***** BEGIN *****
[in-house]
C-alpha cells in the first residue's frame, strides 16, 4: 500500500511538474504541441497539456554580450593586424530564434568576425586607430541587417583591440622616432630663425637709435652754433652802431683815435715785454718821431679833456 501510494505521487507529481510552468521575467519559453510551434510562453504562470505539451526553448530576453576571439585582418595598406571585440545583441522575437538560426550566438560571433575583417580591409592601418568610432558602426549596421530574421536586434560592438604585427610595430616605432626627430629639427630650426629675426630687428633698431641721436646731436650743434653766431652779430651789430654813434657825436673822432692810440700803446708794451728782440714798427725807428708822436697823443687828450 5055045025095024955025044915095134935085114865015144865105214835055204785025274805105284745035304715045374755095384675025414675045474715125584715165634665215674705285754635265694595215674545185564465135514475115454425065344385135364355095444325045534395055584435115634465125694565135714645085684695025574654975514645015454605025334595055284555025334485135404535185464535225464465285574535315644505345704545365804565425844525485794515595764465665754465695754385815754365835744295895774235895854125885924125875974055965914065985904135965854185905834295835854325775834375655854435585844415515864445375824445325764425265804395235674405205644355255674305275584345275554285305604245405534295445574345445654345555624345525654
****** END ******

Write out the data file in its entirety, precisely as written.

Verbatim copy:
[in-house]
C-alpha cells in the first residue's frame, strides 16, 4: 500500500511538474504541441497539456554580450593586424530564434568576425586607430541587417583591440622616432630663425637709435652754433652802431683815435715785454718821431679833456 501510494505521487507529481510552468521575467519559453510551434510562453504562470505539451526553448530576453576571439585582418595598406571585440545583441522575437538560426550566438560571433575583417580591409592601418568610432558602426549596421530574421536586434560592438604585427610595430616605432626627430629639427630650426629675426630687428633698431641721436646731436650743434653766431652779430651789430654813434657825436673822432692810440700803446708794451728782440714798427725807428708822436697823443687828450 5055045025095024955025044915095134935085114865015144865105214835055204785025274805105284745035304715045374755095384675025414675045474715125584715165634665215674705285754635265694595215674545185564465135514475115454425065344385135364355095444325045534395055584435115634465125694565135714645085684695025574654975514645015454605025334595055284555025334485135404535185464535225464465285574535315644505345704545365804565425844525485794515595764465665754465695754385815754365835744295895774235895854125885924125875974055965914065985904135965854185905834295835854325775834375655854435585844415515864445375824445325764425265804395235674405205644355255674305275584345275554285305604245405534295445574345445654345555624345525654